Above is the first paid banner ad, which ran on Hotwired in 1994 and delivered a 78% click-through rate. That’s about 1000 times the average CTR on display banners in 2012, even though today’s ad units are bigger, better targeted and more animated. An illustration, apparently, of what Andrew Chen has dubbed the law of shitty clickthroughs. Put simply: “Over time, all marketing strategies result in shitty clickthrough rates.”
Without a doubt, one of the key drivers of engagement for marketing is that customers respond to novelty. When HotWired showed banner ads for the first time in history, people clicked just to check out the experience. Same for being the first web product to email people invites to a website — it works for a while, until your customers get used to the effect, and start ignoring it.
We’ve all seen the Jakob Nielsen eye-tracker studies where our eyes literally avoid looking at the banners, and this would seem to support Chen’s premise: Now that we know those boxes over there are ads and they’ve lost their novelty, we’ve learned to ignore them.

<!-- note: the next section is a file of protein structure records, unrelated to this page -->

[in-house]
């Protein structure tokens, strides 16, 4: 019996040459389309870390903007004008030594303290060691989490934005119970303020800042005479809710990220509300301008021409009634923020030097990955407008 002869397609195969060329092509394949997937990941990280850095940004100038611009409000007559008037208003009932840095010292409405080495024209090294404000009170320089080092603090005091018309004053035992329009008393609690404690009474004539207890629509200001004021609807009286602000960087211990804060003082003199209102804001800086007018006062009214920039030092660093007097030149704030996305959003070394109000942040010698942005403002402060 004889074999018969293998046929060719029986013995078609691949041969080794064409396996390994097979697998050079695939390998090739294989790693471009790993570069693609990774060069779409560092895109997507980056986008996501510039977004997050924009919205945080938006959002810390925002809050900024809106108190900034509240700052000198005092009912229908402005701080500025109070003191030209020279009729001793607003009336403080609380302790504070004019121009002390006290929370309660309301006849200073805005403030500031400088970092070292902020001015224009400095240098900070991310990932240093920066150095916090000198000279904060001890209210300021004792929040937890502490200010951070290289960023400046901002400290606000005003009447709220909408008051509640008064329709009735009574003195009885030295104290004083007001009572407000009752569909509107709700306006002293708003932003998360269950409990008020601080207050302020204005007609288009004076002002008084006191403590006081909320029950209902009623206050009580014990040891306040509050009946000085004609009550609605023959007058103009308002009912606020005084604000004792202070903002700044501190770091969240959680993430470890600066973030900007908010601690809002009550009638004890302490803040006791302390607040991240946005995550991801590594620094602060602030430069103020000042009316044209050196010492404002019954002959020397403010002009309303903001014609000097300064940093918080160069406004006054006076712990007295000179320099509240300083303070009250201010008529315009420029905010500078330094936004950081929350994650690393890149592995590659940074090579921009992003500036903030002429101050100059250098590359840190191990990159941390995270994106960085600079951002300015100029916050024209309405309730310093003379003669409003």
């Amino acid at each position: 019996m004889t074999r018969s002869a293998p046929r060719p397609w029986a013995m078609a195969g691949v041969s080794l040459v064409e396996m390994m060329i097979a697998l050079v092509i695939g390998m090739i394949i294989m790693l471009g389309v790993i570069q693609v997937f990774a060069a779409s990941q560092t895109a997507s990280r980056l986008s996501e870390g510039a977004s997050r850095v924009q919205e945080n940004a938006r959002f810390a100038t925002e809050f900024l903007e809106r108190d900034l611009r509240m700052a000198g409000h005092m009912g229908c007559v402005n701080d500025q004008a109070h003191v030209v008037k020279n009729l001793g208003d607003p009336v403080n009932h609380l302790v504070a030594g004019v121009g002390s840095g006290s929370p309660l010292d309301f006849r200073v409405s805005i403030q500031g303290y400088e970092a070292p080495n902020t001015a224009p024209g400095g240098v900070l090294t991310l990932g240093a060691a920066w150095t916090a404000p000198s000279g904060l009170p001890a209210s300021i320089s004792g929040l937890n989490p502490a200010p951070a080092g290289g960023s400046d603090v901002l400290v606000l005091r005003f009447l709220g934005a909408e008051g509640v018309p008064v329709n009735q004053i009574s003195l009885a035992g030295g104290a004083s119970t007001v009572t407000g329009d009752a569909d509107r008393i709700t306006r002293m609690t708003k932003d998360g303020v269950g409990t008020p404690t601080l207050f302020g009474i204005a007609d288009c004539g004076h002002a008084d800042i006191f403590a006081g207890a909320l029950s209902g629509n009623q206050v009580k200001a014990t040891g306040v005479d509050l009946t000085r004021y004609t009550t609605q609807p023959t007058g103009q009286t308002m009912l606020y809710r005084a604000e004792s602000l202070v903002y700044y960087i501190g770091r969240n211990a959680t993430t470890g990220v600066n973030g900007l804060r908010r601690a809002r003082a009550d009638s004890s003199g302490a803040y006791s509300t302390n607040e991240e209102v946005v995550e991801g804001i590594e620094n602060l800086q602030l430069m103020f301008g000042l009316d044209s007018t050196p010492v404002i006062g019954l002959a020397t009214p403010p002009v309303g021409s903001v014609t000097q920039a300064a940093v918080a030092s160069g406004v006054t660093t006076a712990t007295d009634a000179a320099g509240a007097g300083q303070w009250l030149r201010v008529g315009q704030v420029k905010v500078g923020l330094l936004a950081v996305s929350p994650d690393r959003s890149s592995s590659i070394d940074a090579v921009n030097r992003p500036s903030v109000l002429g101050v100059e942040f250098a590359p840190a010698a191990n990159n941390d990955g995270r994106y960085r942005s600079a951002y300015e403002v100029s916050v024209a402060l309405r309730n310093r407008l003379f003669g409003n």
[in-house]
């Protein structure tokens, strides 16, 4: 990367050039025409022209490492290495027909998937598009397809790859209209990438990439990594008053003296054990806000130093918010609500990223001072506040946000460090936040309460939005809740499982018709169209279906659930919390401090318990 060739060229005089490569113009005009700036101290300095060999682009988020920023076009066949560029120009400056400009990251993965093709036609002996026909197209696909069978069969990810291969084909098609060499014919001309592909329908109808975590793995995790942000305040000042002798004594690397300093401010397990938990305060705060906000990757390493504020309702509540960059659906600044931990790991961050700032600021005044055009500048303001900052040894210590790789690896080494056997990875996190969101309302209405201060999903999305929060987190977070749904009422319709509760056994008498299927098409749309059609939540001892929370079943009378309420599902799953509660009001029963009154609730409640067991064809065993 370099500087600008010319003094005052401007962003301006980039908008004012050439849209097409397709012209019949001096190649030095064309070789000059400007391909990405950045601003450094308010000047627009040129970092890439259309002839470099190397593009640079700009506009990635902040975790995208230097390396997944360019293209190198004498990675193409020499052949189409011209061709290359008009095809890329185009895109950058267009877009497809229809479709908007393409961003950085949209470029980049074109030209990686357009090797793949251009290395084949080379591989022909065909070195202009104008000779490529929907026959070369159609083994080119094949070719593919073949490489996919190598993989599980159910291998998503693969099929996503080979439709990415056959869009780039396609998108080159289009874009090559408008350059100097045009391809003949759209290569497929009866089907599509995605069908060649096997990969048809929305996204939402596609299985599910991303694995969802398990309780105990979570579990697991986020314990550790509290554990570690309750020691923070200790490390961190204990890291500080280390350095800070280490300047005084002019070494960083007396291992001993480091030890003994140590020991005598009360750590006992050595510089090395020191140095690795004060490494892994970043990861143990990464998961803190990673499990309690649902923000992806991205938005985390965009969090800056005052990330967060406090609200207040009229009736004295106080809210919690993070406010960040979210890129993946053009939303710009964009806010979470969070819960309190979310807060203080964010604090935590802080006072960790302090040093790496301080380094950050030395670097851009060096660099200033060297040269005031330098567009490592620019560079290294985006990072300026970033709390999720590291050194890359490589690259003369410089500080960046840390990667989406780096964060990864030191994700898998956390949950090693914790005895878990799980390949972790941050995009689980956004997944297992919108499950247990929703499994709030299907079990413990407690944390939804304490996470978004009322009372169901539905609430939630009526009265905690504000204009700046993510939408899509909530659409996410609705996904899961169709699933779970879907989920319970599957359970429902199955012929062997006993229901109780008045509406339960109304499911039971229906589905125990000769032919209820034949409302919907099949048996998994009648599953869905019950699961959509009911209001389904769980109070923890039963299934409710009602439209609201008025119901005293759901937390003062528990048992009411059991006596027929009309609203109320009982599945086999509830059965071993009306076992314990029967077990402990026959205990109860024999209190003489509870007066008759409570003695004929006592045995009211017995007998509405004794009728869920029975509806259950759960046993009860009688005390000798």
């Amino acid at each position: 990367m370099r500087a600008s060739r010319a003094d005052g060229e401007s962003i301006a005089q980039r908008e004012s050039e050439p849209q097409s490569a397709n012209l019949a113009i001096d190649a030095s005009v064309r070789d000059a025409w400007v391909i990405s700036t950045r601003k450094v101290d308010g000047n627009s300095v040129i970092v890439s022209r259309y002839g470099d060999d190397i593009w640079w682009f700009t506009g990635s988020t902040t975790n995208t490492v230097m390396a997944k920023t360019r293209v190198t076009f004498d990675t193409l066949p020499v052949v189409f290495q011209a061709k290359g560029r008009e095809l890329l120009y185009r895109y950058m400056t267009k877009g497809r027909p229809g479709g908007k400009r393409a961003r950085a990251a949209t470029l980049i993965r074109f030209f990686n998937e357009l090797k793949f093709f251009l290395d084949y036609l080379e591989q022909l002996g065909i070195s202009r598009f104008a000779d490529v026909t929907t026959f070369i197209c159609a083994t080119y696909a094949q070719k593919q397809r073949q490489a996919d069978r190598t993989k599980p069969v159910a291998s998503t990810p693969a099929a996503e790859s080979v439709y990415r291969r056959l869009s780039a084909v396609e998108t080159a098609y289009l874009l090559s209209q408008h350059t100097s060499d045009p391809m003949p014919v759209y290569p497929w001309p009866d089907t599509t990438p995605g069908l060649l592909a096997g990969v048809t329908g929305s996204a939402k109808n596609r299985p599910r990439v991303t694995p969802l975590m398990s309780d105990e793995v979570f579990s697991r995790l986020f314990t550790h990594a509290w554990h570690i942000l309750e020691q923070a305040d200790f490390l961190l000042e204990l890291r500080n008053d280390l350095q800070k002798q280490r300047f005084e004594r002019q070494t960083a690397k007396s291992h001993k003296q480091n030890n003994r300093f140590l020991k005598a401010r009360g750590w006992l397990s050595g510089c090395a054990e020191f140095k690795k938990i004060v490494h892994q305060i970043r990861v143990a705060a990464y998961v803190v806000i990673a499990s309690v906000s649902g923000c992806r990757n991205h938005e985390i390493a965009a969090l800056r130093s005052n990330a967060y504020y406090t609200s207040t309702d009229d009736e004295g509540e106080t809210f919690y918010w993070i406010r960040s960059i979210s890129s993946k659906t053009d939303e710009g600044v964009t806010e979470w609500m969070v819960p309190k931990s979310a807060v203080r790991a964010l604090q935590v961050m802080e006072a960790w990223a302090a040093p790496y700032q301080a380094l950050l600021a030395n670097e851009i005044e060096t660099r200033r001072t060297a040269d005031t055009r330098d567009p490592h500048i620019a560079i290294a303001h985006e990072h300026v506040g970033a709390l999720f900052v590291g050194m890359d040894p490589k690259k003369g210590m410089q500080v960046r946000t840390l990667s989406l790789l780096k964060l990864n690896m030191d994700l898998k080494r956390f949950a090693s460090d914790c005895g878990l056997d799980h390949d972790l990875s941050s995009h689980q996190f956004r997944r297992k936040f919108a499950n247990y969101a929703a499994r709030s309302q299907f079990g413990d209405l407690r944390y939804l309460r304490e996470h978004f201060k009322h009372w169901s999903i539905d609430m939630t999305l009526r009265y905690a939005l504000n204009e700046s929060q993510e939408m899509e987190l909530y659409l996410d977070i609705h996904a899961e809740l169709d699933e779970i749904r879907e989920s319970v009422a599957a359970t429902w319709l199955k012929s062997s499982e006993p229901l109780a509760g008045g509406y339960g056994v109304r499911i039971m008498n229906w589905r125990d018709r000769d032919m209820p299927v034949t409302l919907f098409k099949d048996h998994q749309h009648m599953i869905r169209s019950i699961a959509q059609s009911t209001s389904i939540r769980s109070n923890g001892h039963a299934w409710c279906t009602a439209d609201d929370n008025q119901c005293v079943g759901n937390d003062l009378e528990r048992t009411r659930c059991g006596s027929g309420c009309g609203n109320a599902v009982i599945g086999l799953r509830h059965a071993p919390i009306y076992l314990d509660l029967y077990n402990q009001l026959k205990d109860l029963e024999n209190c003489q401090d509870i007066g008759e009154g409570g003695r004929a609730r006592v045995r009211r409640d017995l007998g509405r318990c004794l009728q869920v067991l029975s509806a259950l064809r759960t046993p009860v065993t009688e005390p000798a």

I think that’s a lazy interpretation of the data, though. The novelty of a 30-second commercial break on TV wore off before I was born, and while some of us are certainly skipping them some of the time, they continue to perform very well when people actually watch them. Novelty has nothing to do with it. When commercials deliver compelling content, we watch them, we talk about them at the water cooler, and then we got to YouTube to watch them again.
I’d argue that banner-ad viewership, engagement and click-through rates continue to fall not because there’s something fundamentally broken about a 300×250-pixel rectangle on a web page; consumers have stopped paying attention because we tend to fill up that rectangle with crap. When I see a commercial that I love and want to share with my friends, I’m not sharing an ad — I’m sharing content that a brand produced. Content that taught me something or made me laugh or plucked my heart strings. When brands start to do a better job at delivering content inside banners and Sponsored Stories and Promoted Tweets, consumers won’t care that they’re ads — they’ll look at them anyway.